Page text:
Tried to delete and antivirus pops up telling me it has protected me. I use Avira, so I into my real-time protection configuration, check the security tab and "Protect windows hosts file from changes. I uncheck, apply, do my change, then check it back and apply.
No issue at all once that option was unchecked. When you logon, you get handed a "Kerberos" token which defines your user as both administrator and user - regardless of what control panel tells you. You could always take this one step further and launch cmd as an admin, from cmd - you can launch "taskmgr" and then kill and re-open "explorer.
Since taskmgr is running as an admin - processed launched under this context explorer. UAC is meant to be there to allow you to stop and think berfore you do something which could have big ramifications.
Changing the access rights for the User group to full control for the hosts file allowed me to save it without having to run stuff as administrator. The fact that my account is an administrator, and the administrators had full control of the file didn't allow me to edit it.
Makes no sense. Go Windows! I had this problem and eventually discovered that the hosts file was being locked by my firewall Tinywall. Temporarily closing the firewall worked. To find out what program is locking the file, I recommend a small utility called Unlocker by Cedrick Collomb. The download is no longer available on the author's website, but I was able to obtain it from Softpedia. Sign up to join this community. The best answers are voted up and rise to the top.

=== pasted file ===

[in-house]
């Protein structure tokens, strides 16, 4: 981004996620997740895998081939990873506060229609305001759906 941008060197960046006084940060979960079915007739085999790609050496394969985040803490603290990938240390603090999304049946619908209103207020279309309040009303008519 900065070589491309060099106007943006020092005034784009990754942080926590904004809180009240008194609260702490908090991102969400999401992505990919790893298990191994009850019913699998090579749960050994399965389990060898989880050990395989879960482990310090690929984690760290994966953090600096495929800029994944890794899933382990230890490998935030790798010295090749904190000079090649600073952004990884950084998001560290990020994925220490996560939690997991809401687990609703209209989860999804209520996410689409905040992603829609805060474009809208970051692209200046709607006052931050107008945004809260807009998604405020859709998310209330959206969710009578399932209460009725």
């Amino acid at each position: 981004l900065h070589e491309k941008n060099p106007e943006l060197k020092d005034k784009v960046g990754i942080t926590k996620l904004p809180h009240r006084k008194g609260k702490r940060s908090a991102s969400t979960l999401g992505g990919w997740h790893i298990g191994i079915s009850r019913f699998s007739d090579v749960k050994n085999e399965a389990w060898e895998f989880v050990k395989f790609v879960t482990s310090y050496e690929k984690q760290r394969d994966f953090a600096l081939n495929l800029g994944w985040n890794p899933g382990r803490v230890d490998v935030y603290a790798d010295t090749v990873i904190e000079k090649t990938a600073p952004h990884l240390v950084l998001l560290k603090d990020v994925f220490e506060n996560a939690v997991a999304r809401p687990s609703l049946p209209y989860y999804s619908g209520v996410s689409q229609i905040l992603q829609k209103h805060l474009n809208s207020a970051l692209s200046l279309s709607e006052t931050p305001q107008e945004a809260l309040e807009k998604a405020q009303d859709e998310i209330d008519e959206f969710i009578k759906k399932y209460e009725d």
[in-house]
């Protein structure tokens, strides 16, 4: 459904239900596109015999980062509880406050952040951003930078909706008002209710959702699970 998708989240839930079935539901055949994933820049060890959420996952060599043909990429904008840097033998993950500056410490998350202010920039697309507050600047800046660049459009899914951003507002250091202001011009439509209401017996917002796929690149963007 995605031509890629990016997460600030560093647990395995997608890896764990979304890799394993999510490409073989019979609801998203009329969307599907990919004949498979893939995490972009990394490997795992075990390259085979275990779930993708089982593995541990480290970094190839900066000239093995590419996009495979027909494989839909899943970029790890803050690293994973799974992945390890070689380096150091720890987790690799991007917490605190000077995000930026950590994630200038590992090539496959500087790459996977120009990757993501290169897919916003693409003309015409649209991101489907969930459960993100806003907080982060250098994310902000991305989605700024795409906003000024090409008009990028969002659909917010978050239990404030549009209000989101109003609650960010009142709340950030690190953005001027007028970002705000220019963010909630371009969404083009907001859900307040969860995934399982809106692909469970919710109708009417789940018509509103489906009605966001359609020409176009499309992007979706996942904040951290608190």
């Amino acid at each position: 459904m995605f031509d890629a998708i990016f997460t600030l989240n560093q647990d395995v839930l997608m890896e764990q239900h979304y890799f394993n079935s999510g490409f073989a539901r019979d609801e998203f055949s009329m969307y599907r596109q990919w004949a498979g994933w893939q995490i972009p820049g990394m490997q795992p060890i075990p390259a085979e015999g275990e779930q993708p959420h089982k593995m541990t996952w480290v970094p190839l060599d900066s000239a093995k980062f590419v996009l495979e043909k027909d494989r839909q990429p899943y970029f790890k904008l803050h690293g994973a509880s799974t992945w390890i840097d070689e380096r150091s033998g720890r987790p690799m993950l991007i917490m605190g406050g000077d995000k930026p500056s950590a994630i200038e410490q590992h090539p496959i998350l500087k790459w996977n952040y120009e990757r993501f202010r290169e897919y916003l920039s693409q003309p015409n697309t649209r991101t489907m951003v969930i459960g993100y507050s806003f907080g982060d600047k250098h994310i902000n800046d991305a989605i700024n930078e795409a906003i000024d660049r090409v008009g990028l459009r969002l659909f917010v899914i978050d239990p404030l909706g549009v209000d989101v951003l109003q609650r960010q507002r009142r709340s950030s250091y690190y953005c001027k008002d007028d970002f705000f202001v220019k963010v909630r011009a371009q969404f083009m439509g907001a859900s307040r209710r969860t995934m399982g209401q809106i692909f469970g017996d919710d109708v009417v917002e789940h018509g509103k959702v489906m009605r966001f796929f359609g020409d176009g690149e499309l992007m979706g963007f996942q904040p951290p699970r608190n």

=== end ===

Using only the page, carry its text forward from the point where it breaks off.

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Asked 6 years, 11 months ago. Modified 1 year, 8 months ago. Viewed k times. Improve this question. Tobb Tobb 1 1 gold badge 5 5 silver badges 9 9 bronze badges. These limitations are put in place to keep people from "accidentally" infesting a system with malicious code. I don't see the point of having the same security mechanisms for my 63 year old father who believes everything he sees on the internet, and me who have grown up with computers to such an extent that I'm suprised one is not attached to me.
I don't want to spend time bypassing security measures that in practice offers me no security. Then it's pretty annoying that I have to spend even more time disabling these measures, and even if I appearantly have, they are still there. Add a comment.